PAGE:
I'm going to be storing a lot of data, so I need to develop a protocol for storing and handling that data. I touched on it briefly, but this is actually the central, critical part of the project. The goal here is to be able to store any kind of data, and have the system (or user) be able to pull the data they need to make decisions.
Currently, I'm looking at three memory modalities. The first, very short-term memory, is happening within the programs themselves. Certain sensors you want being polled continuously, and either reporting a min/max, an average, or not reporting unless certain conditions are met (Or a combination of these traits). I don't care that the door is closed, 30 times per second. But, I want to know when it opens (and I may want to know for how long it opened), and I definitely would like to be able to send a request to make sure it is closed.
For this reason, many sensors (if not all) are going to be set-up to be continuously polled. In testing I was able to poll a BMP180 for temperature and pressure over 30 times per second. If I can continue polling air pressure that quickly, then I stand a good chance of detecting door opening events through that mechanism. For temperature, i've already written a delta alarm. If the temperature raises by more than a set amount, an alert condition is triggered. This is in addition to a floor and ceiling alert (my house never needs to be warmer than 35c, or colder than 5c).
Now, the sensor itself is currently logging temperatures and pressures every minute. Eventually I'll drop that down to every 5 or 10 minutes. I can do that because they system is still polling the sensors continuously. If an alert condition is met during those 5 or 10 minutes, the system is immediately going to kick out an alert to the logging system, and that alert will run through a rule based process to trigger notifications.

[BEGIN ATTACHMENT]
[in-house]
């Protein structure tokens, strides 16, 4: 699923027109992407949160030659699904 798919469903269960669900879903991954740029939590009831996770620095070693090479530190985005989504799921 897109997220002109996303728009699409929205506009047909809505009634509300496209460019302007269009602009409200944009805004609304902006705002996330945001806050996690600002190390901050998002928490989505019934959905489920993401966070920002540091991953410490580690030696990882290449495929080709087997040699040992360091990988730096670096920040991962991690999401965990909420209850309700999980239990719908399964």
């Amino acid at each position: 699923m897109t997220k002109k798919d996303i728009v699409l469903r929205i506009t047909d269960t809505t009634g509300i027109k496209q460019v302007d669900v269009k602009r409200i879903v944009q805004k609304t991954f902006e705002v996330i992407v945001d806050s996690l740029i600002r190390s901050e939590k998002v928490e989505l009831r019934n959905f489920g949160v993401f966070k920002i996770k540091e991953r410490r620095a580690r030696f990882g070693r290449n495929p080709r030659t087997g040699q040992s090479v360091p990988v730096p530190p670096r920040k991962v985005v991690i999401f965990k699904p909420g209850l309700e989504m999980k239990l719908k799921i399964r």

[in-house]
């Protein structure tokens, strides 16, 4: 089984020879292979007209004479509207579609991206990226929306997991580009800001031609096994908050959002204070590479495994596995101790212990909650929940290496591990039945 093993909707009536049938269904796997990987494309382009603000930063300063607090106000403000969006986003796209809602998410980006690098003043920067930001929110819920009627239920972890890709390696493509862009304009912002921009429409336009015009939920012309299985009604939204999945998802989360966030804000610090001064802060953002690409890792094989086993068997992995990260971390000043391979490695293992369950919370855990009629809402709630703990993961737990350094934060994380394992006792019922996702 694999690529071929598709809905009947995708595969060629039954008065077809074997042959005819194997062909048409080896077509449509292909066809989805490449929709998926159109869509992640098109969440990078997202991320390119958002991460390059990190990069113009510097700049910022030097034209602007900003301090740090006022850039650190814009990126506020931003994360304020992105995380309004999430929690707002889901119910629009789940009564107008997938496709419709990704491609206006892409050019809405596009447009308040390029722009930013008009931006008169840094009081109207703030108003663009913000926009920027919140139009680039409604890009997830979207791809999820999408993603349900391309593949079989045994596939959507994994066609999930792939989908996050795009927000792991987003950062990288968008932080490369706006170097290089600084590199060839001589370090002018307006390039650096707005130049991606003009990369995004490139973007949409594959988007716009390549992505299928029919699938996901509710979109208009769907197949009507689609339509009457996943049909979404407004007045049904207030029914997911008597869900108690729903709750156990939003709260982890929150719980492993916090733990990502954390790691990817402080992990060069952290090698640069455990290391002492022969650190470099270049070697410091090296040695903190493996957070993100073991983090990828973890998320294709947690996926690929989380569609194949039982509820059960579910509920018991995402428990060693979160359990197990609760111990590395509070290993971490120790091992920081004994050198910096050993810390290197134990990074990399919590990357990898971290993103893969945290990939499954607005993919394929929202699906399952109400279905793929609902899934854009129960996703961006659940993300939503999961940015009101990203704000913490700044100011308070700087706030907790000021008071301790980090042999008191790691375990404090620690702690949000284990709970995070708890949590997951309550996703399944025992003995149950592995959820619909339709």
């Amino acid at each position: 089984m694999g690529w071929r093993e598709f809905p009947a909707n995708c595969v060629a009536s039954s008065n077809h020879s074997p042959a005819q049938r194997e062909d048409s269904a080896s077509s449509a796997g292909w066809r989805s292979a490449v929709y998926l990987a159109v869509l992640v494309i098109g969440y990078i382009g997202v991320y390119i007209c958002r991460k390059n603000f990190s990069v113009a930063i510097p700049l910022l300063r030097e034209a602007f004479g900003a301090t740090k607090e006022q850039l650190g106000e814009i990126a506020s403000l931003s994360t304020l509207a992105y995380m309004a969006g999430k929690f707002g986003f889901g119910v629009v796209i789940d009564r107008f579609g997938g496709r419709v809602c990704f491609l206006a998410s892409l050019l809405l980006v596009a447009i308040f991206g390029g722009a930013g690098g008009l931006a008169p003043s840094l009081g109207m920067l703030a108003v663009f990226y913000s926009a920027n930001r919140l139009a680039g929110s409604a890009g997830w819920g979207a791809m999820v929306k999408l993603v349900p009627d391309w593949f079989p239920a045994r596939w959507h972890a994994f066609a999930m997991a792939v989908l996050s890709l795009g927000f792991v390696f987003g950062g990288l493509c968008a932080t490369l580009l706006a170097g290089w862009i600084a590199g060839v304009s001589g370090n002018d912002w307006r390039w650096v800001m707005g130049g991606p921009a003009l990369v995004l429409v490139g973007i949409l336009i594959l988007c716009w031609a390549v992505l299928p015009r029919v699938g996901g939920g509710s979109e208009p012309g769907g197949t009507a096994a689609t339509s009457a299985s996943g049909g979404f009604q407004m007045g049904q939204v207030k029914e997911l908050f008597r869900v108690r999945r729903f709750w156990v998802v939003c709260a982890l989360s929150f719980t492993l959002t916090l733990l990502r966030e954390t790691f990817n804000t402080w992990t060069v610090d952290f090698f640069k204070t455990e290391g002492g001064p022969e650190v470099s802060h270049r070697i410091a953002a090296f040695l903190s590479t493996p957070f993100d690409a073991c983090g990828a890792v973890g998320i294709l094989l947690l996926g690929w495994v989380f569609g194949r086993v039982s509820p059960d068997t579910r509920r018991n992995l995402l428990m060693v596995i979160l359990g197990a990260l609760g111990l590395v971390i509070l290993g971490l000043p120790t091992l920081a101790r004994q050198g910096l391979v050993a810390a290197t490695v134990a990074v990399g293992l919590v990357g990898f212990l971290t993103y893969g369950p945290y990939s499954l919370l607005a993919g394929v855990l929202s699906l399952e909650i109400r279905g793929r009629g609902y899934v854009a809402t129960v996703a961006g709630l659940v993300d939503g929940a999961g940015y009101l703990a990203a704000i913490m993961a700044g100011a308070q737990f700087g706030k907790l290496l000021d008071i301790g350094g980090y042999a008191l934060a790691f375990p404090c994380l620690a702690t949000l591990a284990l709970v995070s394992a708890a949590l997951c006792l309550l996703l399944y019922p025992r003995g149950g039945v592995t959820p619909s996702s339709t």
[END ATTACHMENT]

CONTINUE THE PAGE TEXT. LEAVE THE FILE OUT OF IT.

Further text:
Currently, when the system logs temperatures and pressures every minute, it is logging it both locally (in a file on the sensor node), AND over the network to a main logging node. Smart systems will be in place to truncate the locally saved data, so that it isn't saving days of temperatures, minute by minute.
However, there are going to be times where it will be useful to know trends with more resolution than once every 15 minutes. In this case, the main logging node (or user) will be able to reach back to the local sensor node and request higher resolution trend data.
It is hoped that eventually the systems will be smart enough to recognize specific event data (for example: The barometric profile of a door opening and closing, or what it "looks like" when I wake up in the morning, etc). In that case, the sensor node can also report an event to the logging node, with raw data verification/transmission upon request. Days down the road, it won't matter what the barometric profile looked like, as long as the event "Door opening and closing detected" is logged at the right time.
So, three memory modalities: Very short term memory within the program loop itself, looking at no more than a couple of minutes. Short term memory maintained on the Pi itself, lasting no longer than a couple of days. Then long term archival storage on a main logging node, but with the lowest resolution.